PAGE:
Wednesday, June 13, 2012

Book Review: The Tale of the Nutcracker

E. T. A. Hoffman, the original author of the Nutcracker story [1], intended this tale to be a departure from the immaculate bourgeoisie fairy tales so prevalent during his lifetime. Thus he incorporated many darker elements, including graphic descriptions of injuries, terrifying images, and ill treatment of children. These elements were watered down by  in his embellished translation (originally called Histoire d'un casse-noisette). And it was further bowdlerized by Tchaikovsky for the libretto to his ballet. So, by the time the story reached a Twenty-first Century audience (us), it had become almost as innocuous as the fairy tales Hoffman meant it to defy.[2]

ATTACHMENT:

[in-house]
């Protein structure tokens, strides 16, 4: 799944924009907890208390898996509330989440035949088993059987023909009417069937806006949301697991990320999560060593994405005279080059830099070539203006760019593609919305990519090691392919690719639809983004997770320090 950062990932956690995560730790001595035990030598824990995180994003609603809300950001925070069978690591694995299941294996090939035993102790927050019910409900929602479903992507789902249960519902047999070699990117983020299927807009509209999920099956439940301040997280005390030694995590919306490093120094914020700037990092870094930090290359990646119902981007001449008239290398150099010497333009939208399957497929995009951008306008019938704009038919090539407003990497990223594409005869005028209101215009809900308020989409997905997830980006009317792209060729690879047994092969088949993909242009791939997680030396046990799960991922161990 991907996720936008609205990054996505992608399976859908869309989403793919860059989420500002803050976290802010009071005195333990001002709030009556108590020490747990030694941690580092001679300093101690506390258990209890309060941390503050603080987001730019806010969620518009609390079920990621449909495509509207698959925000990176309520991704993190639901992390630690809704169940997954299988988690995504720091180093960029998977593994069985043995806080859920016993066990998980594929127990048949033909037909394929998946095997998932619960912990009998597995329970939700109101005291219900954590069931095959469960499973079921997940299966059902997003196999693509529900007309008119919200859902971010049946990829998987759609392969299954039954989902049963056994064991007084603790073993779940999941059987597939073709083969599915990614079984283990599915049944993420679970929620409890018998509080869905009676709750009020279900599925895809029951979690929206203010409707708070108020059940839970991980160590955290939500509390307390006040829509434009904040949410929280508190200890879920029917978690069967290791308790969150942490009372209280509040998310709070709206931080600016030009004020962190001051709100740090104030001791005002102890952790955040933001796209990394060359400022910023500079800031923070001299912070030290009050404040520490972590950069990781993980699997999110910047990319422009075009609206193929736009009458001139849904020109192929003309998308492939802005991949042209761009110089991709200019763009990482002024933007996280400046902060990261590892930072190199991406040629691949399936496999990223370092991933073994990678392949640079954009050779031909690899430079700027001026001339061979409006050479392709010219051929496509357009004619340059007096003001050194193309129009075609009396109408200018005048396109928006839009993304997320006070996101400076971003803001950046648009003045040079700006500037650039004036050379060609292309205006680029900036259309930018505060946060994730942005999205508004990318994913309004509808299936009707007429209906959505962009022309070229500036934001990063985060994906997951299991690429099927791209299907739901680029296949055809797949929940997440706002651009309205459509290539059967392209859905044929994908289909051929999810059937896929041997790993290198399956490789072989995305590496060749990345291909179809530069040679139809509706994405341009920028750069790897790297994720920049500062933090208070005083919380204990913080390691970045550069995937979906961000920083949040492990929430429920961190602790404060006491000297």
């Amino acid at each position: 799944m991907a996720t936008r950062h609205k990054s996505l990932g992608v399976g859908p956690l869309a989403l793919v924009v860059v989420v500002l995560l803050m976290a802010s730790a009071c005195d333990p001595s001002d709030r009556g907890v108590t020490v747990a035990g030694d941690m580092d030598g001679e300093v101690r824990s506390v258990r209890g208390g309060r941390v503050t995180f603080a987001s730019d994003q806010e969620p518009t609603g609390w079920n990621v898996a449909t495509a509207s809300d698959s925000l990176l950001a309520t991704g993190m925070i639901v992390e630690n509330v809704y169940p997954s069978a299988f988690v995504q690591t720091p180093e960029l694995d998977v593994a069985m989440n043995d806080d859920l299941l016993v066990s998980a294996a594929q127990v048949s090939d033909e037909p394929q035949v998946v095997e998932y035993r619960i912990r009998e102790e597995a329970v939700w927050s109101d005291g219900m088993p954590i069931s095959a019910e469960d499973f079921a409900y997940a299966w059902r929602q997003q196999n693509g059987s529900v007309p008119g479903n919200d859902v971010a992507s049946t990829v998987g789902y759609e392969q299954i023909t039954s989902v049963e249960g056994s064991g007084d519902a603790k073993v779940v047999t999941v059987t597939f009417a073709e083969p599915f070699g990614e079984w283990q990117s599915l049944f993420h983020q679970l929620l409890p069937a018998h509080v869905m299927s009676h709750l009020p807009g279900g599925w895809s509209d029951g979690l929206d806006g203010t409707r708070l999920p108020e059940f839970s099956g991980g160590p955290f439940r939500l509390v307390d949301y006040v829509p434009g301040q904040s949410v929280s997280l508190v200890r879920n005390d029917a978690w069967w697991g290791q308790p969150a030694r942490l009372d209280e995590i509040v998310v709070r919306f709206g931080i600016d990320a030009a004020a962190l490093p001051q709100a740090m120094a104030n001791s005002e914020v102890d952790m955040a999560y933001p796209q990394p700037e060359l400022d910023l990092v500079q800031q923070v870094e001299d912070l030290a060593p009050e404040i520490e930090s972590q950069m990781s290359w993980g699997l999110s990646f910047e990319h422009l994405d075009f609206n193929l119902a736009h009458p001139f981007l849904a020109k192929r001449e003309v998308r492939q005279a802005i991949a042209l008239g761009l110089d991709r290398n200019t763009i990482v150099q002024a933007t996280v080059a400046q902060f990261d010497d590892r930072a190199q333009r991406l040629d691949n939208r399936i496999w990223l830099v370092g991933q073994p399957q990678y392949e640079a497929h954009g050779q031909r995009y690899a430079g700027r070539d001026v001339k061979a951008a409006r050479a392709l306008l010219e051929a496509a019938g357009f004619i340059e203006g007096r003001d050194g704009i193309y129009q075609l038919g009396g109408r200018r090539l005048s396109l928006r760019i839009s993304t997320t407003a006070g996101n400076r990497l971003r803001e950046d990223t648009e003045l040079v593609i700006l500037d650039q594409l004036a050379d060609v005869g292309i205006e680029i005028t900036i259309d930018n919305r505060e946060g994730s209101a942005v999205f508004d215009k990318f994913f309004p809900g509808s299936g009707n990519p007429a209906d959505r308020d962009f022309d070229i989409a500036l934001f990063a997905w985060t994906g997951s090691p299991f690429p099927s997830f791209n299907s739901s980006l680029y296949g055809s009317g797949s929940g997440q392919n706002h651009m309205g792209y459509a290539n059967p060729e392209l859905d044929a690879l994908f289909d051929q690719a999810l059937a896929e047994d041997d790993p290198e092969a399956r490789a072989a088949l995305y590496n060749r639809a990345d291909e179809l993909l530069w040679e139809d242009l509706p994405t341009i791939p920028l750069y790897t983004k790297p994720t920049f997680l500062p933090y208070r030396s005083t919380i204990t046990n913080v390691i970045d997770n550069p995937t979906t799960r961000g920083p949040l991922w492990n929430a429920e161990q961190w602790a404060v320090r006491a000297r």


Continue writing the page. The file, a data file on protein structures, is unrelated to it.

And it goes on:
My verdict: I liked Dumas' retelling of the story better than Hoffman's original. It is much more fleshed out and clearer to follow. He replaces some of the eerie qualities of the Hoffman story and replaces it with clear but intriguing narrative. Dumas wisely abbreviates the three-night telling of the tale of Princess Pirlipat into one night. The battle scene between the Nutcracker and the Mouse King, however, are also unfairly diminished. One thing he really should've changed, though, was having the 9½-year-old heroine marry the 19½-year-old Nutcracker at the end. I have trouble believing such a union was acceptable when either of these authors (Hoffman or Dumas) wrote their respective pieces.


[1] Read my review here.

[2] Zipe, Jack. (2007)"Introduction" in Neugroschel, Joachim, trans., Nutcracker and Mouse King (by E. T. A. Hoffmann) and The Tale of the Nutcracker (by Alexandre Dumas, père), Penguin Group (USA) Inc., New York, NY. ISBN 978-0143104834.

Image attributions:

Nuctrackers is by Strigo, available at soldiers Berlin 2006.jpg. 

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